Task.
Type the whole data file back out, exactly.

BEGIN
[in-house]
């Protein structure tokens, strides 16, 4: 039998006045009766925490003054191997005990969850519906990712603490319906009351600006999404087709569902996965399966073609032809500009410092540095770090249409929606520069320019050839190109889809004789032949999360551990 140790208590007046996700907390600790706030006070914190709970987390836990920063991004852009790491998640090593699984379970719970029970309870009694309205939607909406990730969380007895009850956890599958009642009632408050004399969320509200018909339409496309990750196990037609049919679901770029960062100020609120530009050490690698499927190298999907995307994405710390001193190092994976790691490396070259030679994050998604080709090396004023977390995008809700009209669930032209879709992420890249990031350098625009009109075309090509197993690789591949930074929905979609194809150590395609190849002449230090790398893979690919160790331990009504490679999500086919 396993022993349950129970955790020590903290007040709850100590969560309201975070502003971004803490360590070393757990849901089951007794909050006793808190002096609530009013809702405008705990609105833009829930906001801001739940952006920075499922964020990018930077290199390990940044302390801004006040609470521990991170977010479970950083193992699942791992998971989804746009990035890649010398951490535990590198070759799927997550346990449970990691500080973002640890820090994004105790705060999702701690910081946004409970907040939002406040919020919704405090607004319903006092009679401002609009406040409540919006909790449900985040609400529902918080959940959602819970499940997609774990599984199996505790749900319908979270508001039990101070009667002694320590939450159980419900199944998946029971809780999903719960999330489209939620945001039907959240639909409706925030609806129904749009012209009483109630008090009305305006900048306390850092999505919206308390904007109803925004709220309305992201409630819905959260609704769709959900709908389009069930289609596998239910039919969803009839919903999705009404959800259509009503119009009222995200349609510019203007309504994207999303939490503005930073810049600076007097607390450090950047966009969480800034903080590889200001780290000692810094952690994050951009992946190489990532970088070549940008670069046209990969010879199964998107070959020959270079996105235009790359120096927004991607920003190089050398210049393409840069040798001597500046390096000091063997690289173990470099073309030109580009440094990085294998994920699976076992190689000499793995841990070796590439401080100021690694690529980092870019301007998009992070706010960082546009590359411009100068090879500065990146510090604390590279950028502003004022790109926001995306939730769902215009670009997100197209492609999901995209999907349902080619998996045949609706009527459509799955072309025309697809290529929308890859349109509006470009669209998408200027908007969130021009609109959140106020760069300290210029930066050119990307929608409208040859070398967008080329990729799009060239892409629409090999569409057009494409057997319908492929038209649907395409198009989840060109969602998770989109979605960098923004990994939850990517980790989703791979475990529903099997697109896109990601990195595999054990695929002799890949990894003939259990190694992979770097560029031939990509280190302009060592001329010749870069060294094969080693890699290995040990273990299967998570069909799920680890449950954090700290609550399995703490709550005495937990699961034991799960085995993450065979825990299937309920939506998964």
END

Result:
[in-house]
């Protein structure tokens, strides 16, 4: 039998006045009766925490003054191997005990969850519906990712603490319906009351600006999404087709569902996965399966073609032809500009410092540095770090249409929606520069320019050839190109889809004789032949999360551990 140790208590007046996700907390600790706030006070914190709970987390836990920063991004852009790491998640090593699984379970719970029970309870009694309205939607909406990730969380007895009850956890599958009642009632408050004399969320509200018909339409496309990750196990037609049919679901770029960062100020609120530009050490690698499927190298999907995307994405710390001193190092994976790691490396070259030679994050998604080709090396004023977390995008809700009209669930032209879709992420890249990031350098625009009109075309090509197993690789591949930074929905979609194809150590395609190849002449230090790398893979690919160790331990009504490679999500086919 396993022993349950129970955790020590903290007040709850100590969560309201975070502003971004803490360590070393757990849901089951007794909050006793808190002096609530009013809702405008705990609105833009829930906001801001739940952006920075499922964020990018930077290199390990940044302390801004006040609470521990991170977010479970950083193992699942791992998971989804746009990035890649010398951490535990590198070759799927997550346990449970990691500080973002640890820090994004105790705060999702701690910081946004409970907040939002406040919020919704405090607004319903006092009679401002609009406040409540919006909790449900985040609400529902918080959940959602819970499940997609774990599984199996505790749900319908979270508001039990101070009667002694320590939450159980419900199944998946029971809780999903719960999330489209939620945001039907959240639909409706925030609806129904749009012209009483109630008090009305305006900048306390850092999505919206308390904007109803925004709220309305992201409630819905959260609704769709959900709908389009069930289609596998239910039919969803009839919903999705009404959800259509009503119009009222995200349609510019203007309504994207999303939490503005930073810049600076007097607390450090950047966009969480800034903080590889200001780290000692810094952690994050951009992946190489990532970088070549940008670069046209990969010879199964998107070959020959270079996105235009790359120096927004991607920003190089050398210049393409840069040798001597500046390096000091063997690289173990470099073309030109580009440094990085294998994920699976076992190689000499793995841990070796590439401080100021690694690529980092870019301007998009992070706010960082546009590359411009100068090879500065990146510090604390590279950028502003004022790109926001995306939730769902215009670009997100197209492609999901995209999907349902080619998996045949609706009527459509799955072309025309697809290529929308890859349109509006470009669209998408200027908007969130021009609109959140106020760069300290210029930066050119990307929608409208040859070398967008080329990729799009060239892409629409090999569409057009494409057997319908492929038209649907395409198009989840060109969602998770989109979605960098923004990994939850990517980790989703791979475990529903099997697109896109990601990195595999054990695929002799890949990894003939259990190694992979770097560029031939990509280190302009060592001329010749870069060294094969080693890699290995040990273990299967998570069909799920680890449950954090700290609550399995703490709550005495937990699961034991799960085995993450065979825990299937309920939506998964």